The latest Australian Institute for Progress Housing Affordability Index shows housing affordability improved slightly in the September Quarter, 2021. This was as a result of price falls in Melbourne, while they stayed almost stationary in Sydney.
Does this signal a reverse in the housing market, a pause before continuing, or are purchasers rotating out of the most unaffordable markets into the more affordable ones?
Executive Director Graham Young said that the average figures are deceptive.
“There is not one but 8 major city housing markets in Australia. They act independently in some ways, but there is also an interconnection.
“Affordability improved marginally in Melbourne and was almost stable in Sydney. This is because prices moderated. ABS figures also showed there was a decrease in transfers in the major capital cities.
“So the moderation would appear to be caused by buyers stepping back rather than an increase in supply to meet demand.”
Mr Young said this could indicate a number of things, which warranted further investigation.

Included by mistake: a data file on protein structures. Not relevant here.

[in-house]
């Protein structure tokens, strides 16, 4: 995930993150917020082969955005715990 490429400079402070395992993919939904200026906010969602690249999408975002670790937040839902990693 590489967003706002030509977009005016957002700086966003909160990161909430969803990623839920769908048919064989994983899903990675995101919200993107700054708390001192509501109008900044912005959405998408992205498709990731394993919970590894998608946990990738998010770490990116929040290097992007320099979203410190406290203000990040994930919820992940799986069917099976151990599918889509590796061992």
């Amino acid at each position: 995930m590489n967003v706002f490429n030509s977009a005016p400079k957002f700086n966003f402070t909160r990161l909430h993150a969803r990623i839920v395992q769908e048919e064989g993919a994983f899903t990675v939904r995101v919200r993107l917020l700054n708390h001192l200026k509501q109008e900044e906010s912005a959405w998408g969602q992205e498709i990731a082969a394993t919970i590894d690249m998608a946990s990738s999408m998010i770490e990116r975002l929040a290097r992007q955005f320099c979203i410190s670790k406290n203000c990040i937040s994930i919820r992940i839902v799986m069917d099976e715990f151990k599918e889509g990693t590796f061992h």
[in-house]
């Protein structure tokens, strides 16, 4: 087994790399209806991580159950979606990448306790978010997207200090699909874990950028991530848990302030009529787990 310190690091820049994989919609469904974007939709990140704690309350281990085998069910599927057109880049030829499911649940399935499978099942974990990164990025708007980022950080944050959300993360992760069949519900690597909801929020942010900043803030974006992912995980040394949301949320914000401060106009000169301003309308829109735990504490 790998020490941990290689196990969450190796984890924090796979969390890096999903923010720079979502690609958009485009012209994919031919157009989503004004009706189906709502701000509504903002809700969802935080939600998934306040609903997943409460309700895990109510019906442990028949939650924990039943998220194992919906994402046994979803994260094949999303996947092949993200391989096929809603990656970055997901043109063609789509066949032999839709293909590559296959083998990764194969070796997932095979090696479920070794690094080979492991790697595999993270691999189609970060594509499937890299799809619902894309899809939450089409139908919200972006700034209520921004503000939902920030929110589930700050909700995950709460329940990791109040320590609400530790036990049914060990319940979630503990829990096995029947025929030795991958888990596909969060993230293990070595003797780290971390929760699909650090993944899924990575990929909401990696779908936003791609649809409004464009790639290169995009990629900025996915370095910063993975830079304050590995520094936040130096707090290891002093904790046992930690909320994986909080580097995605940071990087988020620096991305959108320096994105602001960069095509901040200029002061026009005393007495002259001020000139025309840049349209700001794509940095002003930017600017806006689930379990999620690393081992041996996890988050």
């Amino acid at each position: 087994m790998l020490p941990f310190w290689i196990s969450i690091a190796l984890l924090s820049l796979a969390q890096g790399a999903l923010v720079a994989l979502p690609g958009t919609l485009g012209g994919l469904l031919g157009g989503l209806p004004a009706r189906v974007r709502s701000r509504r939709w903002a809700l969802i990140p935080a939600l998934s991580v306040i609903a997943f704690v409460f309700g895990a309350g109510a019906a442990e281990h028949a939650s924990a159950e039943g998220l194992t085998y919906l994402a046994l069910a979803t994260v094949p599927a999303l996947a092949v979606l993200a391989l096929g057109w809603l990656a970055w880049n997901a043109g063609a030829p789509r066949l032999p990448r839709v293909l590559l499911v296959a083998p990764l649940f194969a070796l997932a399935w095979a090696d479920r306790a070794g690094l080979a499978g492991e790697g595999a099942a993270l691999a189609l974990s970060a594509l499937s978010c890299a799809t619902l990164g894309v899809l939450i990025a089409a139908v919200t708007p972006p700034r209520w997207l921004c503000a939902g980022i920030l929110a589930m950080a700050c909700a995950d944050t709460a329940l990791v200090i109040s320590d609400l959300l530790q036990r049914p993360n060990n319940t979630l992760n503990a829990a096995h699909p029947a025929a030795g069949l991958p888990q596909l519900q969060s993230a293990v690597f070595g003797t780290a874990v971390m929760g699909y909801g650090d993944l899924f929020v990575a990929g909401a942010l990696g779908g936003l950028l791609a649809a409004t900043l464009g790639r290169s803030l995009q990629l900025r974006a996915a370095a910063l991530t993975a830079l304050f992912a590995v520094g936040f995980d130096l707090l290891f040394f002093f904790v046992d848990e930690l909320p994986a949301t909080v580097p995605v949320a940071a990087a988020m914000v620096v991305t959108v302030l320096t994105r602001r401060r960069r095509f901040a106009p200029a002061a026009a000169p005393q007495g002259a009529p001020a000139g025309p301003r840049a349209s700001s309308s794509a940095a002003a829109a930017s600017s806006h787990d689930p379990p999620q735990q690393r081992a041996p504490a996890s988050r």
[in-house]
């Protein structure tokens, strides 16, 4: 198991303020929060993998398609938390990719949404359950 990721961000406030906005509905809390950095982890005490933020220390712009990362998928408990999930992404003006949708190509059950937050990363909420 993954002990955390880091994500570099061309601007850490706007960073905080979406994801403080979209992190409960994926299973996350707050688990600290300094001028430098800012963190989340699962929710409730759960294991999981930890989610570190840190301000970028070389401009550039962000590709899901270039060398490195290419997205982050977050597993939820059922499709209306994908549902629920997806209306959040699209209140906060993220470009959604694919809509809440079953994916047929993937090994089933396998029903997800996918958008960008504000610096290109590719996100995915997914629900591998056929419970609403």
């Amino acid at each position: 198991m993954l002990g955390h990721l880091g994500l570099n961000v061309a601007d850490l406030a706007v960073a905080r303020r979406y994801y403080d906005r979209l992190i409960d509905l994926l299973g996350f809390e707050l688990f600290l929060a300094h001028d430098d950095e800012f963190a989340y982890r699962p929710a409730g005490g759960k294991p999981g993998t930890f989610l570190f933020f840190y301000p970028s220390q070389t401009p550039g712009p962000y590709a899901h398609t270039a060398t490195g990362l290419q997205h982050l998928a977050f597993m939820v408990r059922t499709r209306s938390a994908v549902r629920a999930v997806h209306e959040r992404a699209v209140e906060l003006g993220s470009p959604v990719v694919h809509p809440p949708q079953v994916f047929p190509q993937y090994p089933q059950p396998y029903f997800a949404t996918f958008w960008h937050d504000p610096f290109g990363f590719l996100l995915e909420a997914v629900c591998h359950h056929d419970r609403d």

“The biggest decline was in Melbourne, which saw a decline in sales of 44% on the previous quarter, and, on our figures, the least affordable major city. Canberra which is next least affordable had a 48% decline in sales.
“Hobart, the least affordable of the smaller cities also experienced a huge decline in sales of 38%.
“By contrast the more affordable cities of Adelaide and Brisbane had smaller declines in turnover of 8% and 13% respectively.”
Mr Young said Perth, which is the most affordable capital had a 25% decline in turnover, while Darwin with similar affordability suffered only a 9% decline.
“Perth looks to be an outlier, with the property market there being influenced by a different range of factors to the other markets.”
Mr Young said that speculatively it appears that prices and volumes in the most expensive markets are responding to affordability, while the more affordable markets are continuing to grow in price, but with reluctance from buyers.
It is also likely, and backed-up by anecdotes, that some of the buying pressure in Melbourne and Sydney is being diverted into Brisbane, Adelaide and Hobart.
Affordability in those markets, even though in the case of Hobart it is unaffordable for locals, is good for home purchasers arbitraging from the more expensive interstate markets.
It is also possibly the case that when the economy returns to normal once COVID is accepted as being endemic, that the moderation in Melbourne and Sydney will be shown to be a pause, not a turning point.
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